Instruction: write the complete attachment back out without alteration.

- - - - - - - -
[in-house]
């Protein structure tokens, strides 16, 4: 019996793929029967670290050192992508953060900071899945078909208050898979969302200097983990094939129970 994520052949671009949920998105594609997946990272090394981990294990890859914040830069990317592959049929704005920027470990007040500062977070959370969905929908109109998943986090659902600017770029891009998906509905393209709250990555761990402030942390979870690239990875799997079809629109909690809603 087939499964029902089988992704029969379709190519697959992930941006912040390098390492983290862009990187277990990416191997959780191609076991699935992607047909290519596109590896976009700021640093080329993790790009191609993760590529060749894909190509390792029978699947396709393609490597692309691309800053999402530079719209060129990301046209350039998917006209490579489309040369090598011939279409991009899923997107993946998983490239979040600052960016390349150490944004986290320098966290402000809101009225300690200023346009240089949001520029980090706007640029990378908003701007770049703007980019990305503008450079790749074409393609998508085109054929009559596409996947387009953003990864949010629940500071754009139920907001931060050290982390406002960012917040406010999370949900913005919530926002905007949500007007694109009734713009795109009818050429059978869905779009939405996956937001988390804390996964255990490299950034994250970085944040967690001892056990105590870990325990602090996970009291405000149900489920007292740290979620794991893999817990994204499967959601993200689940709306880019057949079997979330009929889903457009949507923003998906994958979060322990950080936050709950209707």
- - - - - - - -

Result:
[in-house]
């Protein structure tokens, strides 16, 4: 019996793929029967670290050192992508953060900071899945078909208050898979969302200097983990094939129970 994520052949671009949920998105594609997946990272090394981990294990890859914040830069990317592959049929704005920027470990007040500062977070959370969905929908109109998943986090659902600017770029891009998906509905393209709250990555761990402030942390979870690239990875799997079809629109909690809603 087939499964029902089988992704029969379709190519697959992930941006912040390098390492983290862009990187277990990416191997959780191609076991699935992607047909290519596109590896976009700021640093080329993790790009191609993760590529060749894909190509390792029978699947396709393609490597692309691309800053999402530079719209060129990301046209350039998917006209490579489309040369090598011939279409991009899923997107993946998983490239979040600052960016390349150490944004986290320098966290402000809101009225300690200023346009240089949001520029980090706007640029990378908003701007770049703007980019990305503008450079790749074409393609998508085109054929009559596409996947387009953003990864949010629940500071754009139920907001931060050290982390406002960012917040406010999370949900913005919530926002905007949500007007694109009734713009795109009818050429059978869905779009939405996956937001988390804390996964255990490299950034994250970085944040967690001892056990105590870990325990602090996970009291405000149900489920007292740290979620794991893999817990994204499967959601993200689940709306880019057949079997979330009929889903457009949507923003998906994958979060322990950080936050709950209707």